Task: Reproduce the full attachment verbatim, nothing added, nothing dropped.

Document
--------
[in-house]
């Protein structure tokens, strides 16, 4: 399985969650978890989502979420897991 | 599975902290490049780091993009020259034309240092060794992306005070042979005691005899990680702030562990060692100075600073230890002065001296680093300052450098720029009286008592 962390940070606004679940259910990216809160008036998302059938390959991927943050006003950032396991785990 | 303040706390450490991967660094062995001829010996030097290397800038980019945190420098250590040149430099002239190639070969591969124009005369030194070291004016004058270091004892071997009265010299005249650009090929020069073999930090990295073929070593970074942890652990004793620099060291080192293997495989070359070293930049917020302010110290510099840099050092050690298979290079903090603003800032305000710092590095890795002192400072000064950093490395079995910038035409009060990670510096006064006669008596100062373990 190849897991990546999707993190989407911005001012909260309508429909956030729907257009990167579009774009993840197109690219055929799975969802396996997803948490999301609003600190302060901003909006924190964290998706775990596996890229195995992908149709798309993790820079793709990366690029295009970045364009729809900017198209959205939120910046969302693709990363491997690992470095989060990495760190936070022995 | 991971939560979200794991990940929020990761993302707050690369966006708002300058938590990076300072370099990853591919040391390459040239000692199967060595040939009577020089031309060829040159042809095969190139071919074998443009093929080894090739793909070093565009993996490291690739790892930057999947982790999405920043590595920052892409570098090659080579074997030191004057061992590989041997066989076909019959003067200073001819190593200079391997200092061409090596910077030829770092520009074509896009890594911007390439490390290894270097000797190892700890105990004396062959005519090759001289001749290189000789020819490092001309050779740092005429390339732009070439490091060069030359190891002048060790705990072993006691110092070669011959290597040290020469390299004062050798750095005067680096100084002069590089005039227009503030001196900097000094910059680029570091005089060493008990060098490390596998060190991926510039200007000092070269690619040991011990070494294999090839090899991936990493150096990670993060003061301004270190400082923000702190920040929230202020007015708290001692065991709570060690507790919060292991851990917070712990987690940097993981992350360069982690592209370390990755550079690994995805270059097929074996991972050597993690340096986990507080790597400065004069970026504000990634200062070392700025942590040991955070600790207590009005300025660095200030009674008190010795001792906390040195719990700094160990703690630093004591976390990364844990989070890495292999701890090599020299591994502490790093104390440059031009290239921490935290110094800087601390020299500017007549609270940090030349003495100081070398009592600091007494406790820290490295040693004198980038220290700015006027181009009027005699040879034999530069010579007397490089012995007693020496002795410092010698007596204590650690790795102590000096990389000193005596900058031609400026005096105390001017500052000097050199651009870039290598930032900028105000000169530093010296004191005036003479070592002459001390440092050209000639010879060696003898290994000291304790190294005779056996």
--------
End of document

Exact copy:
[in-house]
């Protein structure tokens, strides 16, 4: 399985969650978890989502979420897991 | 599975902290490049780091993009020259034309240092060794992306005070042979005691005899990680702030562990060692100075600073230890002065001296680093300052450098720029009286008592 962390940070606004679940259910990216809160008036998302059938390959991927943050006003950032396991785990 | 303040706390450490991967660094062995001829010996030097290397800038980019945190420098250590040149430099002239190639070969591969124009005369030194070291004016004058270091004892071997009265010299005249650009090929020069073999930090990295073929070593970074942890652990004793620099060291080192293997495989070359070293930049917020302010110290510099840099050092050690298979290079903090603003800032305000710092590095890795002192400072000064950093490395079995910038035409009060990670510096006064006669008596100062373990 190849897991990546999707993190989407911005001012909260309508429909956030729907257009990167579009774009993840197109690219055929799975969802396996997803948490999301609003600190302060901003909006924190964290998706775990596996890229195995992908149709798309993790820079793709990366690029295009970045364009729809900017198209959205939120910046969302693709990363491997690992470095989060990495760190936070022995 | 991971939560979200794991990940929020990761993302707050690369966006708002300058938590990076300072370099990853591919040391390459040239000692199967060595040939009577020089031309060829040159042809095969190139071919074998443009093929080894090739793909070093565009993996490291690739790892930057999947982790999405920043590595920052892409570098090659080579074997030191004057061992590989041997066989076909019959003067200073001819190593200079391997200092061409090596910077030829770092520009074509896009890594911007390439490390290894270097000797190892700890105990004396062959005519090759001289001749290189000789020819490092001309050779740092005429390339732009070439490091060069030359190891002048060790705990072993006691110092070669011959290597040290020469390299004062050798750095005067680096100084002069590089005039227009503030001196900097000094910059680029570091005089060493008990060098490390596998060190991926510039200007000092070269690619040991011990070494294999090839090899991936990493150096990670993060003061301004270190400082923000702190920040929230202020007015708290001692065991709570060690507790919060292991851990917070712990987690940097993981992350360069982690592209370390990755550079690994995805270059097929074996991972050597993690340096986990507080790597400065004069970026504000990634200062070392700025942590040991955070600790207590009005300025660095200030009674008190010795001792906390040195719990700094160990703690630093004591976390990364844990989070890495292999701890090599020299591994502490790093104390440059031009290239921490935290110094800087601390020299500017007549609270940090030349003495100081070398009592600091007494406790820290490295040693004198980038220290700015006027181009009027005699040879034999530069010579007397490089012995007693020496002795410092010698007596204590650690790795102590000096990389000193005596900058031609400026005096105390001017500052000097050199651009870039290598930032900028105000000169530093010296004191005036003479070592002459001390440092050209000639010879060696003898290994000291304790190294005779056996």